Click here for the story
Click here for Shafak’s website
It’s one of our culture’s most cherished beliefs that since people don’t want to think too hard or get too bummed out in the sunshine, mass-market commercial fiction will hold sway in the summertime. So as we leave spring behind, Slate is right on time with “Pulp Fiction week,” which includes stories about true crime, the history of pulp, and the work of Donald Westlake and Patricia Highsmith. (It would be nice to see some discussion of how the pulp form has basically migrated to TV with CSI & Order and the like, but perhaps that’s still to come.)
Slate also does the obligatory summer reading poll, asking a number of authors about their favourite “beach reads.” Canadian author Lori Lansens, for example, picks Anita Shreve’s All He Ever Wanted, while Rick Moody goes for the Motley Crue autobiography, The Dirt. At the other end of the scale, Francine Prose recommends Alan Hollinghurst’s The Line of Beauty, while Random House bigwig Daniel Menaker has on his agenda Daniel M. Wegner’s The Illusion of Conscious Will. “It’s a brilliant dismantling of the idea that conscious mental decisions cause physical actions – which I have been trying to finish for four months now.”
Click here for the Slate article about authors’ summer reading choices
Click here for a listing of other articles in Slate’s Pulp Fiction week
In Other Media probably isn’t the place for this, but it makes fun of David Caruso’s tremendously cheesy performance on CSI: Miami, which is the most hilariously over-the-top acting just about anywhere. And it’s from McSweeney’s, so that’s book-related, right? (To ensure there is some direct book-content in this post, check out the other link to another McSweeney’s piece that imagines the feedback Joyce would have received had he submitted Ulysses in a creative writing workshop.)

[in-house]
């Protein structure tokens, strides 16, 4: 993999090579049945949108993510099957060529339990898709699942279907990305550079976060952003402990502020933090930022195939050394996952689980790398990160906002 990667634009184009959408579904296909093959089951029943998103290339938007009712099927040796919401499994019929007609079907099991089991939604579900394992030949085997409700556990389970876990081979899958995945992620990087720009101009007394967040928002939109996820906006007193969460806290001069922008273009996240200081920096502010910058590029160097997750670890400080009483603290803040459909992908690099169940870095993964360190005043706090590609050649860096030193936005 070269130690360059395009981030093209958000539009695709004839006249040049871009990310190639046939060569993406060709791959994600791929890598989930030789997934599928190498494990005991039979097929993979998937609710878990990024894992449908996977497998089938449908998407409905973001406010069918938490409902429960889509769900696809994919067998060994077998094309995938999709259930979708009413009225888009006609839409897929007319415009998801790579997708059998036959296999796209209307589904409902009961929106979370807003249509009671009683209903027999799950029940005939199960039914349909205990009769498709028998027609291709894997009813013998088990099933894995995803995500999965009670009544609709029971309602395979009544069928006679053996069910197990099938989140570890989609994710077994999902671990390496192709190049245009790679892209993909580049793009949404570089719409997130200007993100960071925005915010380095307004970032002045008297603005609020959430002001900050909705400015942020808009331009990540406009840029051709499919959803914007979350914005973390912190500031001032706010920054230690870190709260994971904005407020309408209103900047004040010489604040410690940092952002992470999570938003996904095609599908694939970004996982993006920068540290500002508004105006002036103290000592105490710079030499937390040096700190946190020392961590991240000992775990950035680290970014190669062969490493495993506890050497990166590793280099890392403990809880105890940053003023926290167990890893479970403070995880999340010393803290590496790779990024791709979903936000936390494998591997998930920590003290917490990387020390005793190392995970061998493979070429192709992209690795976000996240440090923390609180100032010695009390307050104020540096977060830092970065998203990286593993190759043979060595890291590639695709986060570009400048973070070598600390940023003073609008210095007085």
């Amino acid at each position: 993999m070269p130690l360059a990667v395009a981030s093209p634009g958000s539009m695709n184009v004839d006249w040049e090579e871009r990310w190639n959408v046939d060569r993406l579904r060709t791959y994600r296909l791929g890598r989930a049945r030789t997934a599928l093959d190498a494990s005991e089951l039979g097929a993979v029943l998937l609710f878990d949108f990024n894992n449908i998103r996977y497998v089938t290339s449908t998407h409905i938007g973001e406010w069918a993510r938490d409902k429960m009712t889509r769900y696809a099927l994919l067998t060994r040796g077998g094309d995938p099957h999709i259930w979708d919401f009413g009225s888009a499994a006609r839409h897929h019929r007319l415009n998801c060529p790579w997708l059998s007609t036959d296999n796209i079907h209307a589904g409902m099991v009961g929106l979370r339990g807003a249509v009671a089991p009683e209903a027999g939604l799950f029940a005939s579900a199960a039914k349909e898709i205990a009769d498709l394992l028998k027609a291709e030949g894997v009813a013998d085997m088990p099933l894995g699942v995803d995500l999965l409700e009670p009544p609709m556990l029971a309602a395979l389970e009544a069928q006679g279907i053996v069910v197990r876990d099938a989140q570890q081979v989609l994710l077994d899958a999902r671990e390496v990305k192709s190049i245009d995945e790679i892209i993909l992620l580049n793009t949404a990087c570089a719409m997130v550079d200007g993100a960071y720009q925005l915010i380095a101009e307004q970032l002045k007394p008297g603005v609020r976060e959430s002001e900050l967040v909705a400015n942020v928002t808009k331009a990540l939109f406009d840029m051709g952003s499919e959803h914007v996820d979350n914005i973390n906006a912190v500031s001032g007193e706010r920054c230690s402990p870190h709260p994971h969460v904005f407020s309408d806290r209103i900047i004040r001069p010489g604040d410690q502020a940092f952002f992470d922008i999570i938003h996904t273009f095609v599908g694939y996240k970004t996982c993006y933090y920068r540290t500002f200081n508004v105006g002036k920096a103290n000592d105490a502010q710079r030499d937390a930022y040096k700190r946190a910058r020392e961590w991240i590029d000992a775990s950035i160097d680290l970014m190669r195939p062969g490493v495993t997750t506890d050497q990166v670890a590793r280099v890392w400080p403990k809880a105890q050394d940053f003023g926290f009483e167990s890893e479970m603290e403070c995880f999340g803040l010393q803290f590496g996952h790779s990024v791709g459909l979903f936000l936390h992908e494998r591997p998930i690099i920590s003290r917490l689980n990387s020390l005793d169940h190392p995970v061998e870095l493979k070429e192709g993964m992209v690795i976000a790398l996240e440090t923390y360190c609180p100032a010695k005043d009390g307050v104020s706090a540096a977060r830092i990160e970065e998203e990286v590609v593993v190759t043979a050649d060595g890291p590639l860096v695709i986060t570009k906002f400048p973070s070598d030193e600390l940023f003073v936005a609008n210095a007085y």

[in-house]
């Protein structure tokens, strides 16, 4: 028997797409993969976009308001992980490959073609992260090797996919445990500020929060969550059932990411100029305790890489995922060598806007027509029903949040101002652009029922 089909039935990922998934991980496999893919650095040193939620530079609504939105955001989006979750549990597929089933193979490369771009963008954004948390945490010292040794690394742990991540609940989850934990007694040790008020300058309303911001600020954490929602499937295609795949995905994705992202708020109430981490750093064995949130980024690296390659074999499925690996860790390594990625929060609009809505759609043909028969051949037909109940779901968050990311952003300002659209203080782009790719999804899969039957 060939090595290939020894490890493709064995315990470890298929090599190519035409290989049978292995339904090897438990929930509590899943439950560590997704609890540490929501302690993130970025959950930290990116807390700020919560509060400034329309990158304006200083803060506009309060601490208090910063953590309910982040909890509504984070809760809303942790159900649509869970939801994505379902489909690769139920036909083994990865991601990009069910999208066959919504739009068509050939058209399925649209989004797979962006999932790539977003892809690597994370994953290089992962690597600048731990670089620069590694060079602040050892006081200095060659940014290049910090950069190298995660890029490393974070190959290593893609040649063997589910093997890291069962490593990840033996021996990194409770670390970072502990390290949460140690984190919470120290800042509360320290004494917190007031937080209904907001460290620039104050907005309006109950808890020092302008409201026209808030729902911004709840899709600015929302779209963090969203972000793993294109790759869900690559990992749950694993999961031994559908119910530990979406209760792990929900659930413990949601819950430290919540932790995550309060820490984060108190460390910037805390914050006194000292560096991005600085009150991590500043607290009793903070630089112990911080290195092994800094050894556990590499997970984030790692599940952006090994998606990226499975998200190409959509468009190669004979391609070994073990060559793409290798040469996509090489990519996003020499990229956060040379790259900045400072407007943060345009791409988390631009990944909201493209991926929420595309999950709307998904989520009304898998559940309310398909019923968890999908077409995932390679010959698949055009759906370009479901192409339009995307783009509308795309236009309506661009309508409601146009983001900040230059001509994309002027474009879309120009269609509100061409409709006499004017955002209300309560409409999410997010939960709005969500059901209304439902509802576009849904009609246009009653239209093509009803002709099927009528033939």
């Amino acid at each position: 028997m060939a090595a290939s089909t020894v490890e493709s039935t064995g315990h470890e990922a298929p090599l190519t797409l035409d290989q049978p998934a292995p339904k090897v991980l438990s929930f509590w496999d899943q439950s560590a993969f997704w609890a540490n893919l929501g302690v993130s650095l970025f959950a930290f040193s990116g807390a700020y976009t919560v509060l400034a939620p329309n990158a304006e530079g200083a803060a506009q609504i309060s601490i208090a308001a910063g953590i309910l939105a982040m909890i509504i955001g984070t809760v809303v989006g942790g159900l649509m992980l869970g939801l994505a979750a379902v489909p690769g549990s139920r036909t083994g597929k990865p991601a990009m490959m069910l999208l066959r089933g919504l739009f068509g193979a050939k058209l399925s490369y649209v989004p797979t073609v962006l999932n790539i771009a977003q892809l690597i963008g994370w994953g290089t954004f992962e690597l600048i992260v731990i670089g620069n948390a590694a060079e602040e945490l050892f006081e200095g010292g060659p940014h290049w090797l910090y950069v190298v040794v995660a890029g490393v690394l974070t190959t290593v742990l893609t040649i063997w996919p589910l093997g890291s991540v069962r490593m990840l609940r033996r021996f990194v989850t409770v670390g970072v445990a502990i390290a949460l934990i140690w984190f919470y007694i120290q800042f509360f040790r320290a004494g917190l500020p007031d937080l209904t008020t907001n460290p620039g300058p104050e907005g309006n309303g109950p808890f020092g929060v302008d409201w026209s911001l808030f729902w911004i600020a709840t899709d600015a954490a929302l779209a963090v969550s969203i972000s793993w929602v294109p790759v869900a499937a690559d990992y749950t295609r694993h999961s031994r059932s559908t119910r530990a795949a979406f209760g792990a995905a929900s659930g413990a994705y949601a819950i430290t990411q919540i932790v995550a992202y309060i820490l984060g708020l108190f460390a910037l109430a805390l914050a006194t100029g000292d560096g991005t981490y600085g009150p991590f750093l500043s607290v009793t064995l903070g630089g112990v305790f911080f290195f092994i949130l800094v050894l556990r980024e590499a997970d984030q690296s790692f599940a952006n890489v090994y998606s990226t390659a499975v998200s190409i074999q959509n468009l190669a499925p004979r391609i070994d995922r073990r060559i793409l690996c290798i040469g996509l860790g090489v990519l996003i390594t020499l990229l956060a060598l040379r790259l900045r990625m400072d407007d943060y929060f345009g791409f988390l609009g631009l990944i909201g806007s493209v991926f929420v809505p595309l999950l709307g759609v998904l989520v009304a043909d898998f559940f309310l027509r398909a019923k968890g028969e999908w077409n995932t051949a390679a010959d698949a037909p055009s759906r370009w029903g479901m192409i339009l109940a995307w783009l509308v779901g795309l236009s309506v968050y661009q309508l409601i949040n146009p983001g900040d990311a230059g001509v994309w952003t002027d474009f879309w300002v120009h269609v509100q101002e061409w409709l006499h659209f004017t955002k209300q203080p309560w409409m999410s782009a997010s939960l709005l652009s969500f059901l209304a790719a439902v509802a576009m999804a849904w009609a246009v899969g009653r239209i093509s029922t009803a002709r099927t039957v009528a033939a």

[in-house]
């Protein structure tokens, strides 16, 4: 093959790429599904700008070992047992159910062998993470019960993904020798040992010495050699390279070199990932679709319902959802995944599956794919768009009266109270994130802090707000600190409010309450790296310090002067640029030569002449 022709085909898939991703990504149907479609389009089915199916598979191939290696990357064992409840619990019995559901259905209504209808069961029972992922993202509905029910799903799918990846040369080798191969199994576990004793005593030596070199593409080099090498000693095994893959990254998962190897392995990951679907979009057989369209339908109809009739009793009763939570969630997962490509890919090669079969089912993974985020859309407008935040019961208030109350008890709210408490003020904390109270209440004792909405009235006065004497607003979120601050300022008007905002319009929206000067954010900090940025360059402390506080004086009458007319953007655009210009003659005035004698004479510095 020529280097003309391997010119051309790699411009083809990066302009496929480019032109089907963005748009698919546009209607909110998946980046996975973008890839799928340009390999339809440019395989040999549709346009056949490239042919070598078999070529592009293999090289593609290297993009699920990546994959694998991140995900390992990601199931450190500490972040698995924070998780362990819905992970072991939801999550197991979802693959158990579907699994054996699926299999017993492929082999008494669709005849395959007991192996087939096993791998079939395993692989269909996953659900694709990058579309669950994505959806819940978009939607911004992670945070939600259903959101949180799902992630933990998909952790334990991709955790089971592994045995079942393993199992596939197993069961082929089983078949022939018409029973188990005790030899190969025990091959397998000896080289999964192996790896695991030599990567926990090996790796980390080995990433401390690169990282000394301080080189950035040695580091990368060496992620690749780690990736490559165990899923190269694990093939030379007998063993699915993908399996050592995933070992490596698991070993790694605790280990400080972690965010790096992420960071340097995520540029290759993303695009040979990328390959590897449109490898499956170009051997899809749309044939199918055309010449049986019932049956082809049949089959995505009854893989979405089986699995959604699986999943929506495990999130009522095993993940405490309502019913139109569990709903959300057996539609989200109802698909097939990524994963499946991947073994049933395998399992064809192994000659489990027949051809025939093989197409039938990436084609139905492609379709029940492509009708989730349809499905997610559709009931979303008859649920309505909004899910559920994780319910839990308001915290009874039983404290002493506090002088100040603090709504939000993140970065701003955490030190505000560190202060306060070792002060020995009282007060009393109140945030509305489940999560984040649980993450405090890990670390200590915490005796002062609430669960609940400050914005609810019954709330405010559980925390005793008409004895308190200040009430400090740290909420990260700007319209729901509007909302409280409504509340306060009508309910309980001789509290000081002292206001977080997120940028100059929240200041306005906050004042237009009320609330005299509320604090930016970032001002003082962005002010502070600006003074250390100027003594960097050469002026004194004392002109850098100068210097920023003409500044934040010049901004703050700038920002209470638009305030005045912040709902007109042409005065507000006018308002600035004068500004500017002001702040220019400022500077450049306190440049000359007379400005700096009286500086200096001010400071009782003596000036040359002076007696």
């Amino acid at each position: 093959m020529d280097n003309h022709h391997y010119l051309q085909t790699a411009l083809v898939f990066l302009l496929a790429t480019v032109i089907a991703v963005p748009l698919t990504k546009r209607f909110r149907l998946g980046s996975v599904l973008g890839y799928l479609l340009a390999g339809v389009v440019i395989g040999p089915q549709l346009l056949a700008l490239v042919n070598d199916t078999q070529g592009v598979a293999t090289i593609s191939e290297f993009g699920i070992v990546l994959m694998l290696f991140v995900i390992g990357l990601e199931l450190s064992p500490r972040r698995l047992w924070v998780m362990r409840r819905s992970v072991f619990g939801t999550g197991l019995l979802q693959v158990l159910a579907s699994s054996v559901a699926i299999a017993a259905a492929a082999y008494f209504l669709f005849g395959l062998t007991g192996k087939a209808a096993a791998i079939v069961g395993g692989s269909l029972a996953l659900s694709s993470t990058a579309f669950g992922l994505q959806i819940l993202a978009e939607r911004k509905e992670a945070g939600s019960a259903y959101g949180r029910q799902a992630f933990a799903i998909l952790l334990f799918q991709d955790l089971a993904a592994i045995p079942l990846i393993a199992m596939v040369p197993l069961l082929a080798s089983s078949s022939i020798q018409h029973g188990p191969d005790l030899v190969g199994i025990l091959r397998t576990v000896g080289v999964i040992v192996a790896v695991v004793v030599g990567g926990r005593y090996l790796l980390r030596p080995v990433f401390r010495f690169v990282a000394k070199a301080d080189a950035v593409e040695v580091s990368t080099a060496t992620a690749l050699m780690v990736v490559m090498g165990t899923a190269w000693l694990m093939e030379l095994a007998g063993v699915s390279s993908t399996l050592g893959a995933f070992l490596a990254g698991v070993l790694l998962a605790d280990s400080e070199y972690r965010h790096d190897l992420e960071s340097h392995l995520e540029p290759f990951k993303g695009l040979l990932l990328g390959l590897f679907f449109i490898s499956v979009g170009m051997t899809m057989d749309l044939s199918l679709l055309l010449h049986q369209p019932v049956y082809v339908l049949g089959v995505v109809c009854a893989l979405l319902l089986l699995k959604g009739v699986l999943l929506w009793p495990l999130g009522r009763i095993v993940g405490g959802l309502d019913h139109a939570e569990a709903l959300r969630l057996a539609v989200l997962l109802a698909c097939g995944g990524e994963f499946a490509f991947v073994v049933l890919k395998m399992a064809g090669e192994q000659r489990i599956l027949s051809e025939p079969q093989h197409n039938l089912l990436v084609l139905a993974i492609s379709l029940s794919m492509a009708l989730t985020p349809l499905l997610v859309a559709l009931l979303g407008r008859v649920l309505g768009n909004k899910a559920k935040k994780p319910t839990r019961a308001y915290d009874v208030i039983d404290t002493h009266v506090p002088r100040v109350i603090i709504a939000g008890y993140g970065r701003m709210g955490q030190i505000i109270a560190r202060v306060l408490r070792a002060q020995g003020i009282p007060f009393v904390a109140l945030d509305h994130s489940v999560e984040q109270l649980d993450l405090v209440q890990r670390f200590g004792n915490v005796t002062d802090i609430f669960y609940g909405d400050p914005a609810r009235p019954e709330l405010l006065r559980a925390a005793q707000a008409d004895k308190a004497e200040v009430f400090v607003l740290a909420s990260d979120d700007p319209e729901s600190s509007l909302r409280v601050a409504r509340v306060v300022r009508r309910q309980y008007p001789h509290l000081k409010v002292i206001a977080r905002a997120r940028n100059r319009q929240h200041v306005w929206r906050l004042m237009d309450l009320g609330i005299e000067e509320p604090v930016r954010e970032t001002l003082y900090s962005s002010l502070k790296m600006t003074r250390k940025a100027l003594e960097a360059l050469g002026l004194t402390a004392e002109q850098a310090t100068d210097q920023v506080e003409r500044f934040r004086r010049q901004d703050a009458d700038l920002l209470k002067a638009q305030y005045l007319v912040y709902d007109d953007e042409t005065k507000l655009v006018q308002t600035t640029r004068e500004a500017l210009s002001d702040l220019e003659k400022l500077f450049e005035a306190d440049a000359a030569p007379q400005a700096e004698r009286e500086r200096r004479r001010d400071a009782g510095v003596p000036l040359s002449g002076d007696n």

The premise of Brian Graham’s piece about Caruso is summed up in the title: “David Caruso Scolds His Cat About Its Lackadaisical Litter-Box Use.” Writes Graham, in the voice of Caruso’s character Lieutenant Horatio Caine: “You can purr all you like, but I know that the purr is a lie. I trusted you to use the litter box. The rule was clear and indisputable, and yet you broke it. Again and again. Right on the kitchen floor.”
Following his participation in Humber College’s first summer publishing workshop, writer Hal Niedzviecki has turned his experiences — he served as one of three judges of the students’ final projects, along with Kim McArthur and Scott Griffin — into a Globe and Mail article lamenting the state of Canadian letters.
“Students were given a budget and asked to come up with a theoretical, yet viable publishing model, including a sample catalogue of titles, the covers of those titles, how the titles will be marketed and publicized, and a detailed budget showing expenditures and predicted income,” writes Niedzviecki. The problem? None of the student groups proposed to publish fiction, and all of them concentrated on books that would do well in the international market.
Niedzviecki argues that this bodes ill for Canadian publishing, which “will fall easily into step with the rest of the multinational corporate publishers who see books as a peripherally profitable sub-genre of entertainment. Books will capitalize on trends — not create them. Clever ideas and excellent packages will dominate, but only occasionally will real depth and substance — what books give us that no other medium offers — emerge. As the giants of CanLit retire, they’ll be replaced by their non-fiction facsimiles.”
Lamenting the state of Canadian publishing and fearing the growing reliance on global-market-friendly books? We’re right there with Niedzviecki. But are publishing-course projects — which are inevitably going to focus on packaged titles rather than author-driven ones (how can you show off your book-biz acuity if your plan is simply to publish great fiction writers?) — really the most ominous harbinger of our doom?
Click here for Hal Niedzviecki’s Globe and Mail article